someone will find an excuse. Someone will say
"You know what, that must have been difficult for you.
I know it was, because you felt you had to do
[this out-of-line thing]. By doing such a thing,
you proved how important it was to do that thing."
And once that out-of-line thing has been done,
it's equally important to enshrine its permanent sanction
in history, so that, in the future, people will say,
"Oh, yeah, that was then, though. We did stuff like that.
No point in going back to that. It's over and done with."
When people are not punished for crimes,
Those crimes become norms.
And when crimes become norms,
Injustice is institutional.
People say racism is "I hate you because you are
[fill in skin color, nationality or creed here],"
but that's not racism. That's simply personal prejudice.
Racism is when you let impunity create a system where
[fill in skin color, nationality or creed here] is denied justice
permanently. Institutionally. Because
"that's the stuff we did/do/will do."
We do this. Because we can,
because nobody will punish us for doing so.
I hate the Daily KOS. I hate it because it is one-sided
and often stupid, and doesn't check its facts,
and although I am generally a left-wing nut,
I do not feel comfortable with one-eyed kings.
So it pains me to say
that the Most Important article I read this year...
...was on the fucking daily KOS.
Here it is: "Most of you have no idea what Martin Luther King actually did"
Read it. Seriously, do. It's short. I know you're busy.
Anyway, it's because of impunity
that I'm probably related to the subject of the article.
My great-great-great grandfather's son was a rapist
of, well, rapacious proportions. Because he could be.
Because nobody told him he couldn't.
Because he held the whip over anyone who challenged him.
And nobody challenged him in return.
Because the crimes that happened under slavery.
Went unpunished to this day. Even in Ferguson.
Part of me wants to add: "Even in Erbil, Even in Gaza, even in...."
But that's a distraction from the point:
Impunity is the keystone of injustice.
The only person who can break the power of impunity.
Is the oppressed. Nobody can do it for them.
"That is what Dr. King did—not march, not give good speeches. He crisscrossed the south organizing people, helping them not be afraid, and encouraging them, like Gandhi did in India, to take the beating that they had been trying to avoid all their lives."
It was a time of extreme anxiety in the U.S., where, like today, people were looking for enemies under the bed and expecting Nuclear Conflagration at any time. These TV shows were recorded Before: The Cuban Missile Crisis, Martin Luther King's march on Alabama, the Birth Control Pill (just barely), psychadelic drug culture, and all the associated events that were associated with the counterculture of the Sixties. He was doing this in the centre of a Western School philosophy in finally pinning down the nature of experience (in vast volumes that were to thinking what the mummified corpse is to the living man).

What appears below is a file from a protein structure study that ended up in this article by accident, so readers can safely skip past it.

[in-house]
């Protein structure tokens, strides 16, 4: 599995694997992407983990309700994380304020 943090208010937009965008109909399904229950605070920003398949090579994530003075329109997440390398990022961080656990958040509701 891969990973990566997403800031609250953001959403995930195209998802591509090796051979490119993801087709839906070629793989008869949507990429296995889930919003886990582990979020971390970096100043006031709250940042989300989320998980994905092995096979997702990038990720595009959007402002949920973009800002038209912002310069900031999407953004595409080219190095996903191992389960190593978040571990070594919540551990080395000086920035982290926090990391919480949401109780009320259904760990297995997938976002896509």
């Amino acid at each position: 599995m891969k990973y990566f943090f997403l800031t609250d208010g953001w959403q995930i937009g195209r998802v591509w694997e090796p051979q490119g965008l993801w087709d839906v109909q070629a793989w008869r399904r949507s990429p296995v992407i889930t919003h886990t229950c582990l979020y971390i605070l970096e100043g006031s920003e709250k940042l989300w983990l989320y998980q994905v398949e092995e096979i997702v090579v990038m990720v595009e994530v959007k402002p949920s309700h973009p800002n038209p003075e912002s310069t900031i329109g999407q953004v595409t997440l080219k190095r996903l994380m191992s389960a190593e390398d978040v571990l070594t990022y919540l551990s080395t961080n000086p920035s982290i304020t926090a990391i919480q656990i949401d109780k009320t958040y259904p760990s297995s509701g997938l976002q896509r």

What's wonderful about them is not that he was point-of-fact accurate (he's better than some, like Rexroth, but oversimplifies far too many things) or gave proper context to the concepts he was talking about (thousands of years of variation over history are entirely absent from his discussions), but that he uses a Western craving for reductionism combined with an Eastern appreciation for the indefinability of the Numinous. (see, I'm doing that cultural oversimplification right there, just trying to talk about this!)
In that, though, I think he came up with a hybrid philosophy that was at the same time attractively simple and incredibly subversive.
I like to think of him as one of America's great philosophers, in the same way that Leonard Cohen is one of its great poets (never mind that niether of them were born in the U.S., it's where you hang your hat that counts). He just chose to use the media at hand to do what Philosophers should do: allow life to continue by supplanting the dross of the past.
So, that's my challenge to the question of cultural appropriation: When you fail to subvert your own culture when appropriating another, you are performing cultural appropriation, and deserve to be called out on it. If you don't, you are performing synthesis, and in so doing, allowing both to continue in a new direction.
But take a look for yourself—If you only have half an hour, take a look at the first one, "Man and Nature":
She was badly abused when she was in her first years, and as a consequence, walked with a limp, and had no friends other than humans. The dog rescue owner tried to get her to socialize with other dogs, but she spent her entire time after being rescued in a box, cowering and trembling at the noise of the other dogs.